This is where painstaking trial and error became essential. Step by step, the team of biologists and chemists worked in tandem to fine-tune the drug properties of the starting compound until it met every critical criterion they believed could lead to an optimal SERD candidate. Success was achieved when they invented a new compound that balanced metabolic stability and receptor binding potency sufficiently enough to warrant further exploration.
Theoretical depiction of how the selective estrogen receptor degrader or SERD compound works: Shown here in light blue, the investigational SERD compound binds selectively to sites on the receptor inside the tumor (shown mainly in dark blue) in order to cut off its estrogen-driven ‘food’ supply. The estrogen receptor (ER) is a protein which is found inside and outside of ER positive breast cancer cells that receives signals from the hormone that essentially tells the cancer to grow
In retrospect, El-Ahmad and his colleagues do not recall a specific “eureka moment” or even stopping to celebrate the discovery of a completely new SERD compound. “Yes, we were happy, but we quickly moved on to the next hurdle in front of us—preclinical and clinical testing.”
From in vitro to in vivo: clinical trials underway
Based on the anti-tumor activity the compound exhibited in preclinical breast cancer models, the company decided to move forward with human testing of this investigational compound, where it is currently in mid-stage clinical trials.
“One of the most rewarding things is knowing that some of the same clinicians who asked us to take on this challenge in the first place are now leading the clinical trials that will determine if this oral SERD compound will make it to patients. For now, we can say we’ve built valuable expertise across the teams, optimizing a promising therapeutic approach to selectively degrade protein receptors on cancer cells that we believe could have application in other cancers as well,” Bouaboula asserts.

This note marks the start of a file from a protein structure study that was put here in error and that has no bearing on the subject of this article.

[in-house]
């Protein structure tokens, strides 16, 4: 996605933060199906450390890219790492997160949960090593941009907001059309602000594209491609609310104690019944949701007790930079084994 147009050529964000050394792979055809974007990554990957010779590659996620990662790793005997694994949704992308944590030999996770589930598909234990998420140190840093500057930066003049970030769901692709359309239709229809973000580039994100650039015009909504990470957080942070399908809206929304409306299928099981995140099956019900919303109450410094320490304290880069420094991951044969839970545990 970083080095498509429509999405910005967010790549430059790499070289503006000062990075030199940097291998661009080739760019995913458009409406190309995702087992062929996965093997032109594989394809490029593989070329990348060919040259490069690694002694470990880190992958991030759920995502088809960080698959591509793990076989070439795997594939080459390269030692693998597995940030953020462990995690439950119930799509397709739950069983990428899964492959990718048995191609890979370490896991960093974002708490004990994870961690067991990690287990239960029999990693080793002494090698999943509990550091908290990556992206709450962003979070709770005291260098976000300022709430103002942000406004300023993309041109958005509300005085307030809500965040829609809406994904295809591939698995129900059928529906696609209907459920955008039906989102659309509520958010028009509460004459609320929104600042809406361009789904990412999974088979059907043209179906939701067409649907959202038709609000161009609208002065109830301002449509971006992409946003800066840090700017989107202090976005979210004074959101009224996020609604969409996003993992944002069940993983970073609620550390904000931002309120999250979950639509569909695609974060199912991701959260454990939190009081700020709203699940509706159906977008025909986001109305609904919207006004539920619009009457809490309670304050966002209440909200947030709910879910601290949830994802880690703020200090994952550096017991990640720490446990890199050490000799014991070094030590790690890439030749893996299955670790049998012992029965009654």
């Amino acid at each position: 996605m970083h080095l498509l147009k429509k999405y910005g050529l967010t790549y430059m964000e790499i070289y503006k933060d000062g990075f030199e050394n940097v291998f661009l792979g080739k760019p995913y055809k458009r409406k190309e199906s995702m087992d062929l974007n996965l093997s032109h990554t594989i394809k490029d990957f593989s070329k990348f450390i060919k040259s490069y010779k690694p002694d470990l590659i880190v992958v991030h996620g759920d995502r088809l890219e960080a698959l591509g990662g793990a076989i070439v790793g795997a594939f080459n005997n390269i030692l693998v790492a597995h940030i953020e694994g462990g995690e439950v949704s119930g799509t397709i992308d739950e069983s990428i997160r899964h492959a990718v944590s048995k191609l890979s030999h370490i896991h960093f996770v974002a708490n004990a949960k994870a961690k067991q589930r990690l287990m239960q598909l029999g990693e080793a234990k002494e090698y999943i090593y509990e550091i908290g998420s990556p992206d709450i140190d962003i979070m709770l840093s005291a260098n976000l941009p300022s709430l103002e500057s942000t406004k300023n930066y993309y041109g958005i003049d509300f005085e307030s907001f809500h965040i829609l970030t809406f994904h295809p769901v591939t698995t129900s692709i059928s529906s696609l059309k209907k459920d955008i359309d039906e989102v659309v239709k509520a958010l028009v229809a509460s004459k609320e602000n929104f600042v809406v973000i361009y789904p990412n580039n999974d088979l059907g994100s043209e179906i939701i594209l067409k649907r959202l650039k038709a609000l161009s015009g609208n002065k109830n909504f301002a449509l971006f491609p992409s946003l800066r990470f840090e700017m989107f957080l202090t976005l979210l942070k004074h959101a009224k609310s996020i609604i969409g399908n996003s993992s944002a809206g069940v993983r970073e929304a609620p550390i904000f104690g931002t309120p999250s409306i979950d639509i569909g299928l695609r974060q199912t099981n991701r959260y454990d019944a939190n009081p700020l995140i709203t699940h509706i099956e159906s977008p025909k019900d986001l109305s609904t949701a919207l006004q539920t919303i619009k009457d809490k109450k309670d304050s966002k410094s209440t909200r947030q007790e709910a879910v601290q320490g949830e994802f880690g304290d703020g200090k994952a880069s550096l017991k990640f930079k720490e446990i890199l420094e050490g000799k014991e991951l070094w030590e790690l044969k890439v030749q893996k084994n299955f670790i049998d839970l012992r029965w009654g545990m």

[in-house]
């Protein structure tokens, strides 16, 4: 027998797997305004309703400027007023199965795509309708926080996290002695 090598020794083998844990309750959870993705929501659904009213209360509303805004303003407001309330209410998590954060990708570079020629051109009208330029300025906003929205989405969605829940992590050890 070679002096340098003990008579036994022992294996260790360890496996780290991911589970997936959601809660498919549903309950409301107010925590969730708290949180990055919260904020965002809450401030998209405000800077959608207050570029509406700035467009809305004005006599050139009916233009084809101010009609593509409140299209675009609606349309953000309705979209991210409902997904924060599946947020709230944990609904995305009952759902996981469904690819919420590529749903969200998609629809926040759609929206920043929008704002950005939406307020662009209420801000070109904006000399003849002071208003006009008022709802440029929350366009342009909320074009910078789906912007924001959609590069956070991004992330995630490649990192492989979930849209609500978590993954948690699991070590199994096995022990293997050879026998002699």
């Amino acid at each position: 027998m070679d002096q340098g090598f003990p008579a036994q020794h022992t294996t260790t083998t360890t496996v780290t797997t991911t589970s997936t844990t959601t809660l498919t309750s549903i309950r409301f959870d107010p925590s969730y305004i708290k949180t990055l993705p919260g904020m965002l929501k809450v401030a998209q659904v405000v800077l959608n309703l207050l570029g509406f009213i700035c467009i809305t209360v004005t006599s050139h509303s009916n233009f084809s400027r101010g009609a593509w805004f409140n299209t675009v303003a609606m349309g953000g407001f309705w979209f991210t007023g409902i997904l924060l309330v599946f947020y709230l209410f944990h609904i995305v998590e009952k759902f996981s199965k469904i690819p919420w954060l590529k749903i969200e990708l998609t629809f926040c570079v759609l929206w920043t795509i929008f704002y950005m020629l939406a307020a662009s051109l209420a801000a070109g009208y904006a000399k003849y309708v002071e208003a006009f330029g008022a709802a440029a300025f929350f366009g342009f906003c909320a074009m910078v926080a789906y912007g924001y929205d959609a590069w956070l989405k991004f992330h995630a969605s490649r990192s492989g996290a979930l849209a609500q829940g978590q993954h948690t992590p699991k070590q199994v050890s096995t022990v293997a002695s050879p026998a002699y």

As for research team across Sanofi who contributed to discovering this new compound, they have already moved on, trying to solve the next challenge, but they continue to find inspiration in the experience. “It was a great human adventure to see the spirit of collaboration, the passion of so many researchers working together across geographies, each making their unique contributions critical to creating something new that has the potential to benefit women with breast cancer,” says El-Ahmad.
The SERD candidate referenced in this article is an investigational compound which has not been evaluated for safety and efficacy in humans by any regulatory authority.
J. Med. Chem., Just Accepted Manuscript • DOI: 10.1021/acs.jmedchem.9b01293 • Publication Date (Web): 13 Nov 2019 https://pubs.acs.org/doi/pdf/10.1021/acs.jmedchem.9b01293